Thursday, February 13, 2014

Genifuel's US 20140045229 re-writes "ethyl" history

Note paragraph 7 of Genifuel's US 20140045229 relates the "ethyl" trademark to ethanol, rather than to gasoline with tetraethyllead, an antiknock additive.

From paragraph 7:

The use of biofuels generally is by no means a new or novel idea. In fact, some of the earliest internal combustion engines ran on biofuels. When Rudolf Diesel developed the diesel engine, the fuel he used was peanut oil. Henry Ford was committed to the use of ethanol in his cars, and one of the best-known early trademarks for fuel stations in the US was "Ethyl." Both peanut oil and ethanol were, of course, displaced by petroleum-based products including diesel fuel and gasoline as those products became abundant and cheap. Because of the economic, environmental, and political factors mentioned above, however, the advantage of petroleum is now disappearing and biofuels are once again becoming a top candidate fuel for vehicles.

Note from the case Ethyl Gasoline Corporation v. Craver, 4 F.Supp. 264 (1933) :

It is alleged by plaintiff that it is the owner of sundry registered trade-marks either
arising from purchase or otherwise, and that said trade-marks contain the arbitrary word "Ethyl," which it says was adopted as a distinguishing mark for a compound developed by plaintiff or its predecessors.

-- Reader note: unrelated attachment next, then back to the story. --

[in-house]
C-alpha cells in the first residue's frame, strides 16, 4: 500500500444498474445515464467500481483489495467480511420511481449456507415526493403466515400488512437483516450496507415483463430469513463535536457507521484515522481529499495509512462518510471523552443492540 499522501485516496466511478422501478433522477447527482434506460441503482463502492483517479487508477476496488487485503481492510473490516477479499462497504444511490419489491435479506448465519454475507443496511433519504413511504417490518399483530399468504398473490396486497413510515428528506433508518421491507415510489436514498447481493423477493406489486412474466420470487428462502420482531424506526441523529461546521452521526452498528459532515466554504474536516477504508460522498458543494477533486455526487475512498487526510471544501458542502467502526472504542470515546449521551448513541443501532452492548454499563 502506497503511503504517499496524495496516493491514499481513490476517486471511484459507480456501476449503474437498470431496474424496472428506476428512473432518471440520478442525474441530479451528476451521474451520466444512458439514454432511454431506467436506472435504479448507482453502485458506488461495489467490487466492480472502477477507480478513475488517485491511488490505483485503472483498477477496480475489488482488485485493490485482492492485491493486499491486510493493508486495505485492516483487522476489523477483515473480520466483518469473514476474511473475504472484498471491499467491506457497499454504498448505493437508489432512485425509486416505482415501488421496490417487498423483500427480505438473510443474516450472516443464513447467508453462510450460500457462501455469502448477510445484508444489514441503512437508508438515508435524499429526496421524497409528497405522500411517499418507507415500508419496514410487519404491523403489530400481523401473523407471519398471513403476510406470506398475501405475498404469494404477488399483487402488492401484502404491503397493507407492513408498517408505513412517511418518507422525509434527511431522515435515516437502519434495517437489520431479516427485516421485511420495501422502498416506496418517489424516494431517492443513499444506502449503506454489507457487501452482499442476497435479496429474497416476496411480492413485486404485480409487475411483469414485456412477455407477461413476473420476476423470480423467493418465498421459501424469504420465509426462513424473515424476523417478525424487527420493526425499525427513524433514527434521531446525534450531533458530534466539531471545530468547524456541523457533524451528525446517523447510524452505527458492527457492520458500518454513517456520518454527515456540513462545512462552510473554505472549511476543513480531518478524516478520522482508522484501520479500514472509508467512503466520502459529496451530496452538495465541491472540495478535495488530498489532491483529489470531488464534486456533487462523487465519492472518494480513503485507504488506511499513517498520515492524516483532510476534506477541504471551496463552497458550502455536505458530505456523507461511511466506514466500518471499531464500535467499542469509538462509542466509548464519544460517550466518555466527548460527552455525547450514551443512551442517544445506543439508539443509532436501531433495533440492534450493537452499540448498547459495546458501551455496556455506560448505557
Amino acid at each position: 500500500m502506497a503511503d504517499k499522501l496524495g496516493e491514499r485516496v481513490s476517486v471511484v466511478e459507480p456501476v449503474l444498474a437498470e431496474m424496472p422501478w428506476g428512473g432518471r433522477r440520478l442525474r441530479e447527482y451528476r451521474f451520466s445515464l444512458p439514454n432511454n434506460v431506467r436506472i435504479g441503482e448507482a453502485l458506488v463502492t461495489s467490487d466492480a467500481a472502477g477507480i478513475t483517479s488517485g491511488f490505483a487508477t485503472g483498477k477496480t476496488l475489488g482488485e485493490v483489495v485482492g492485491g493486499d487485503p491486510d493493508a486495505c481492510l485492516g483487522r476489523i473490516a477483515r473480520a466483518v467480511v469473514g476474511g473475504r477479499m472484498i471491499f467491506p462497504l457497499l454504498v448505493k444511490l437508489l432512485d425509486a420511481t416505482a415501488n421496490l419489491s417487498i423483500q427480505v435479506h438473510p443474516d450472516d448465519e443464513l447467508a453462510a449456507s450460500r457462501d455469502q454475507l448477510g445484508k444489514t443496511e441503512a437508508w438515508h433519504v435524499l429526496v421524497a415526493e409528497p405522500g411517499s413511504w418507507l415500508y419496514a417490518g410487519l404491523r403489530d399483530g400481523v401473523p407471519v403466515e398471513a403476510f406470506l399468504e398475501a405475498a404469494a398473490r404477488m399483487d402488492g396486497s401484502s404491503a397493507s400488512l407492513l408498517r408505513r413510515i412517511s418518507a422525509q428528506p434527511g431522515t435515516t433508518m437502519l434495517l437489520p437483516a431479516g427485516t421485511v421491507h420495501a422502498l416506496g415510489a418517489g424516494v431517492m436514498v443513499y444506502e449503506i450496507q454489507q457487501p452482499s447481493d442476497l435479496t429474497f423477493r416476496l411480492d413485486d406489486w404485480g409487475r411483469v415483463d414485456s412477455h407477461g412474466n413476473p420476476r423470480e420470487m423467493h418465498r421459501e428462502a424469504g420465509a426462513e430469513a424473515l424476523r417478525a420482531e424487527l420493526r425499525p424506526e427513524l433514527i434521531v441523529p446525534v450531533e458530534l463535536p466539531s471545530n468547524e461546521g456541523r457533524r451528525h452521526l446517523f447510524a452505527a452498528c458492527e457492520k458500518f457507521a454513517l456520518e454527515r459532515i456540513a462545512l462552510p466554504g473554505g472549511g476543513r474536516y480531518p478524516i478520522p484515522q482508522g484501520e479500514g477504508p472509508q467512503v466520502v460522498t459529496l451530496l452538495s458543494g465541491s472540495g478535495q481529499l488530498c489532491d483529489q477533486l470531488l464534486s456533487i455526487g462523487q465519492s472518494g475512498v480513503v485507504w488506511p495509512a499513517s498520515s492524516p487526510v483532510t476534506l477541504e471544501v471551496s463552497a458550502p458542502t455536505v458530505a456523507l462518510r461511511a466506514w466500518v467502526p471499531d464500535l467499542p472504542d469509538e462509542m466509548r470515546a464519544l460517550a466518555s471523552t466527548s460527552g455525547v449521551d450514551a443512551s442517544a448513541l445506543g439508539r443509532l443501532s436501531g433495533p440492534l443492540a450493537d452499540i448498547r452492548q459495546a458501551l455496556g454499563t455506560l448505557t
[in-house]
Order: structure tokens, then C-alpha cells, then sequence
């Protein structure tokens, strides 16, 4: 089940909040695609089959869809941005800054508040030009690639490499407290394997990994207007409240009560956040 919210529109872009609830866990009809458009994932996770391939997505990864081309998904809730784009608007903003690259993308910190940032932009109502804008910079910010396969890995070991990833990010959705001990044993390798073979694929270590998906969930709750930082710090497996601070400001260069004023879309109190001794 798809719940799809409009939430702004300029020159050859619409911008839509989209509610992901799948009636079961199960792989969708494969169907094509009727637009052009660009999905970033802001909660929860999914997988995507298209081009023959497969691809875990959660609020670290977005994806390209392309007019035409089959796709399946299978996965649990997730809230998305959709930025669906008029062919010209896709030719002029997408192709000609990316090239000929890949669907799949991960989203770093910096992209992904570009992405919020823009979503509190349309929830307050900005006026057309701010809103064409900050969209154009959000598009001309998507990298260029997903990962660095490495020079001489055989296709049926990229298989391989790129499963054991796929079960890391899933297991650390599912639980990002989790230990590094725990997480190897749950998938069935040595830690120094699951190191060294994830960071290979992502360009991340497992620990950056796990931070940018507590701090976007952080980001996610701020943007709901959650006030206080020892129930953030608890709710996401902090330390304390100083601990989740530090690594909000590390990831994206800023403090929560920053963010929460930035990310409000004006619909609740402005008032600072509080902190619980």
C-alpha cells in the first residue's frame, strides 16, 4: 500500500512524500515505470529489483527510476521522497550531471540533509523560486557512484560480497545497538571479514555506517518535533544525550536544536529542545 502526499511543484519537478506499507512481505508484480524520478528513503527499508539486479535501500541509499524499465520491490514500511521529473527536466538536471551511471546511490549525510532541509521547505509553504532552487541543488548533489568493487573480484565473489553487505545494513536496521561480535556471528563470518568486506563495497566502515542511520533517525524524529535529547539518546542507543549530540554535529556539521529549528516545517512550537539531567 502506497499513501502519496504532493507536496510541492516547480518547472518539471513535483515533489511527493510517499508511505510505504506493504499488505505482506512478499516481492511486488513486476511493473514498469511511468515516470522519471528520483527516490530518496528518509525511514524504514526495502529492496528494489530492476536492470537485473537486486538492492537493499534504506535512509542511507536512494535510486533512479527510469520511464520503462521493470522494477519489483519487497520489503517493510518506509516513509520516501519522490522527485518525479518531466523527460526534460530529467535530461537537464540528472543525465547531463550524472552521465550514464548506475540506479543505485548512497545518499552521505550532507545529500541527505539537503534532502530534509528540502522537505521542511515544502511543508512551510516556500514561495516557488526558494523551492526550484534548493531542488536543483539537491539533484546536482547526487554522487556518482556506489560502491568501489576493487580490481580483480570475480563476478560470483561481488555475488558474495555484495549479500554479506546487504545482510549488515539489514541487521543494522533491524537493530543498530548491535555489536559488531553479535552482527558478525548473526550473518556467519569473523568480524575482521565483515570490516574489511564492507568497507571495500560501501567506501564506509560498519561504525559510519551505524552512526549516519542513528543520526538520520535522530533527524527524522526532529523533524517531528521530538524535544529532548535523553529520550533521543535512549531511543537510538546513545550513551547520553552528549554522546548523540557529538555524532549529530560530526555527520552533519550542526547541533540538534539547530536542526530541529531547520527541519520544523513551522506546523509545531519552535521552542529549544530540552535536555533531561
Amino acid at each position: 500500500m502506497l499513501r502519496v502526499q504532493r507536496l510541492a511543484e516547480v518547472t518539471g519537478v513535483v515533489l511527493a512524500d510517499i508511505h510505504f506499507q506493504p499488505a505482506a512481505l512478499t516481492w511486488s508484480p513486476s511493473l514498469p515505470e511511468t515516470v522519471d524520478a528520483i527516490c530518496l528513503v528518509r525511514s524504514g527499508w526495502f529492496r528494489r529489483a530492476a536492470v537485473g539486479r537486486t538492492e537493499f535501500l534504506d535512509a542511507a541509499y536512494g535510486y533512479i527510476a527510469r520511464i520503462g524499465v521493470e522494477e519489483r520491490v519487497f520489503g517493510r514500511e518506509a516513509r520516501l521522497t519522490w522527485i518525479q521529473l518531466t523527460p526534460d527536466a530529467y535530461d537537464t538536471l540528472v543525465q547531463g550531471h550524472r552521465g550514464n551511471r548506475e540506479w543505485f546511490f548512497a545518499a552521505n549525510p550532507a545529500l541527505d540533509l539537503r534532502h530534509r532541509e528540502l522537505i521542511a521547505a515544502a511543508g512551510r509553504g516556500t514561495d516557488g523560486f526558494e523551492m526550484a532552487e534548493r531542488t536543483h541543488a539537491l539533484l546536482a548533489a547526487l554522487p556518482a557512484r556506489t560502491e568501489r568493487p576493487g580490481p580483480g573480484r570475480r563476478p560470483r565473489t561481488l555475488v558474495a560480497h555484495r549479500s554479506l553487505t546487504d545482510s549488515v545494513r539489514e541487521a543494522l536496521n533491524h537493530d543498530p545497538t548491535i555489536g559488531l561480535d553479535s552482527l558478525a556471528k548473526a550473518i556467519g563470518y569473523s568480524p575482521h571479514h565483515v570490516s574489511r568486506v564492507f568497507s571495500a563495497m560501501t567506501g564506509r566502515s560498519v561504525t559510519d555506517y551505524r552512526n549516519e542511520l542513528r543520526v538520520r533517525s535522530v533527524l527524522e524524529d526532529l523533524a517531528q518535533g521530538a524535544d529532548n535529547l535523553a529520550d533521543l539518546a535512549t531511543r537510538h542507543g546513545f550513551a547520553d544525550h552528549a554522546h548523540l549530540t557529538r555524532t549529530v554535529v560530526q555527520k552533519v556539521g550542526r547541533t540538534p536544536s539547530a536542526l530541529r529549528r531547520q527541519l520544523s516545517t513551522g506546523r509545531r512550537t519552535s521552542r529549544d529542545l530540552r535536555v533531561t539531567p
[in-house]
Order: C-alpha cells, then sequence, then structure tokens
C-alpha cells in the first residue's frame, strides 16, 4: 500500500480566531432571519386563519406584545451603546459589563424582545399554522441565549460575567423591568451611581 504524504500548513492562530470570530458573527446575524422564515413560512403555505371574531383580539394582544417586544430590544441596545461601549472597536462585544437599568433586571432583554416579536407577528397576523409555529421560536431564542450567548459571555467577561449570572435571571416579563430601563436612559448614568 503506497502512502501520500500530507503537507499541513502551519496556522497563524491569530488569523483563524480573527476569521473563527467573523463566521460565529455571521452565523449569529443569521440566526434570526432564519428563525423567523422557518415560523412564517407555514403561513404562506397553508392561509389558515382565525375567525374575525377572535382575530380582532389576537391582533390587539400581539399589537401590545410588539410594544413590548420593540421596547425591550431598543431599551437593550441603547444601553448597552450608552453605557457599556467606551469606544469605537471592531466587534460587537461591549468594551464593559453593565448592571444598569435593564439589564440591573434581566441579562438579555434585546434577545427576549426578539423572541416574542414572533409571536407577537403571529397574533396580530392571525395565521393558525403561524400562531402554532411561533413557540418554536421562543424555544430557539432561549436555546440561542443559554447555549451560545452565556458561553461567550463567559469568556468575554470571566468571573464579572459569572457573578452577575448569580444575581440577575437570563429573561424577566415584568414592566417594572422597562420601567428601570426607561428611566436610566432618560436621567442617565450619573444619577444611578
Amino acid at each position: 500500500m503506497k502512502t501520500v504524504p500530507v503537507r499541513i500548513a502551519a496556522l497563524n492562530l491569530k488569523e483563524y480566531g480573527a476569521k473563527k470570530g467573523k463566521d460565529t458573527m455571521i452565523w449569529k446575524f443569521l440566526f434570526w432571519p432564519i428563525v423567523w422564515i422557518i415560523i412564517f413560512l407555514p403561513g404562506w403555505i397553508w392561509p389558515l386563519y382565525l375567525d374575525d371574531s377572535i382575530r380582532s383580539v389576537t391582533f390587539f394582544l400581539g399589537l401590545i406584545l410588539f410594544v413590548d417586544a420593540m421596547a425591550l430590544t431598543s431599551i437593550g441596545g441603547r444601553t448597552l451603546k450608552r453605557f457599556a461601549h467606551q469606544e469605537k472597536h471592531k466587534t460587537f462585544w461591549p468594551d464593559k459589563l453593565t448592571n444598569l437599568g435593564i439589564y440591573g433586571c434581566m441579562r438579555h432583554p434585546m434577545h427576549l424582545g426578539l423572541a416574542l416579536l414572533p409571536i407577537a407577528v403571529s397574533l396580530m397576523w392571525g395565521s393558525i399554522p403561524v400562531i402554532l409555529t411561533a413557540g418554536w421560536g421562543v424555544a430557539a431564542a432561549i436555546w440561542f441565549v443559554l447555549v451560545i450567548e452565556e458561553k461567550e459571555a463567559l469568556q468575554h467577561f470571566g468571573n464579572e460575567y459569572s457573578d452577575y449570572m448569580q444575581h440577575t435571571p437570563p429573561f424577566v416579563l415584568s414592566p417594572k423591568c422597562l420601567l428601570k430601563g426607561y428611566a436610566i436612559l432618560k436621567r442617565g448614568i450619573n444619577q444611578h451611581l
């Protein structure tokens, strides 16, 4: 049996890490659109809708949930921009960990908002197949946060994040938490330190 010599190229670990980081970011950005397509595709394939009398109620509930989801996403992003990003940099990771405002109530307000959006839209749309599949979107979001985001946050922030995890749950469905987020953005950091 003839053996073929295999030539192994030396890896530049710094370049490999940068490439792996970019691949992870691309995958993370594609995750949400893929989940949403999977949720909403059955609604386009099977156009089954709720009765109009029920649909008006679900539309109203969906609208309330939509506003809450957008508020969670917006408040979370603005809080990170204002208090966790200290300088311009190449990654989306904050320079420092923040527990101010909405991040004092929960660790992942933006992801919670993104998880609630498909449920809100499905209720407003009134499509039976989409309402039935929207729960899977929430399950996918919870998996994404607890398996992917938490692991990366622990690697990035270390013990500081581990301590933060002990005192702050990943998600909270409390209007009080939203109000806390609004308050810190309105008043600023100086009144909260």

On August 5, 1924, it caused a registration of its said trade-mark, and thereafter registered such word in connection with other compounds seven times, the last one being August 2, 1932. It is charged in the bill that the compound thus developed by the plaintiff became popular in the operation of automobiles, both as a fuel and otherwise, and, by reason of its wide advertisement, was used extensively throughout the United States, and that the trade-mark "Ethyl" became associated and identified with plaintiff's product.

And within

The court held that, because of the registrations and use of the word by plaintiff, this gave it absolute ownership, and that the defendant was without right to appropriate and use said word. Judge Atwell went further, and indicated that, wholly apart from the registration, "the name `Ethyl,' and the phrase `Ethyl Gasoline Corporation,' have acquired and now possess a distinct and identifying significance and refer to the complainant's products and motor fuels, with which complainant's anti-knock compound is mixed, and to complainant's business generally."


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